My spiritual experiences run in two categories: the ‘warm fuzzies’ and the ‘lightning bolts.’
The warm fuzzies are much more common and perhaps even expected. For me, the most common warm fuzzy comes when I help lead the singing at my local Catholic church service (mass). Singing is my avocation, not my vocation; I practice some, but I do not strive for perfection (no time for that!). Yet when I lead the songs from up front rather than singing from the pew, something different happens. That warm fuzzy feeling transforms me, as if in a tiny way, God is singing through me. Since I sing at church once a month, that’s about how often I get that feeling.
On the other hand, the lightning bolts are quite rare. My biggest lightning bolt was more than ten years ago, as I looked for a church to attend while in medical school in St. Louis.
Searching for a church was new to me. Growing up in small-town East Texas, I belonged, with my family, to the one and only Catholic church in my hometown. In college, I didn’t have a car, so I the Catholic student center across the street from campus was the logical choice. As a graduate student in Boulder, I once again joined the university-affiliated church. But when I moved to St. Louis, a very Catholic city by heritage, the numerous Catholic churches scattered all over the city and suburbs made finding a church that fit a surprising challenge.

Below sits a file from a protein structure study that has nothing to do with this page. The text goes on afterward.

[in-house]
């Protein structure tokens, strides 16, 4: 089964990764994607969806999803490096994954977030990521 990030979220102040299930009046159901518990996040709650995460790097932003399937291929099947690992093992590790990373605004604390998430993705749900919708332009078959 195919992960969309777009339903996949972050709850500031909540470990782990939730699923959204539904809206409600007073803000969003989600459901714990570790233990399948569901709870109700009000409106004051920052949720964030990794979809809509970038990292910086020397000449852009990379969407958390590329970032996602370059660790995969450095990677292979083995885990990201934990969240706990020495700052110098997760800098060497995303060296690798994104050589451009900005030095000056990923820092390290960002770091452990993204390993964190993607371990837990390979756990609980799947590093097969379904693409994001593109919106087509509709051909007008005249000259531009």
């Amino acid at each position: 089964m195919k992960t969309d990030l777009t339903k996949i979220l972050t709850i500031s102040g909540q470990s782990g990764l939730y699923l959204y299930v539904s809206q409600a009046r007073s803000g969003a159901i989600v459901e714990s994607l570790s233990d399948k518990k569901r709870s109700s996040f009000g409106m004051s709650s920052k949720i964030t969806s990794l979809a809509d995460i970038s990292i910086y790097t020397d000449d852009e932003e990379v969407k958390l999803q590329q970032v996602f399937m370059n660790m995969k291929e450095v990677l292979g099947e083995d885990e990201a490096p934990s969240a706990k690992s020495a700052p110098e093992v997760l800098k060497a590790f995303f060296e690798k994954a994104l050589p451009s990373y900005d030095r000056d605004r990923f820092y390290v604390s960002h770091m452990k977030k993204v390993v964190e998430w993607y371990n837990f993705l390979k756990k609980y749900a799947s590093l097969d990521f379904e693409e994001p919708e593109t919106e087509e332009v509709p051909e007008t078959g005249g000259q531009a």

From the outside, Catholic churches may seem fairly similar: we all follow the same readings and structured worship service each week. Even mass in other languages follows essentially the same pattern and words. I have attended mass in Spanish, Latin, and German and could follow along and participate despite not really understanding the scripture readings or sermon. But Catholic churches come in a variety of flavors: churches with organs and multi-part choirs, churches with guitars and drums, socially/politically liberal versus conservative priests and congregations, big churches with empty pews, small churches with packed pews, and so forth. With Catholic churches, you can’t really figure out what sort of church you are walking into from the outside. The Sunday bulletin, typically handed out at every service, gives some sense of the parish community and activities. Ultimately, though, you must park yourself in a pew and experience a mass or two.
By default, I started at the university-affiliated Catholic student center. It was a lovely place, but not very close to my apartment (the medical school is separate from the main campus). And somehow I had outgrown it; now on my second round of post-graduate education, I felt old among the mostly undergraduate attendees. My next default was the closest church: the St. Louis cathedral, within steps of my apartment, and a fabulously beautiful place, decorated with mosaics completed over a 76-year span. I wandered in and out for over a year, never really met anyone, and found it big, empty, and cold. I tried one or two other churches, but just kept going to the Cathedral because it was close. I felt lost.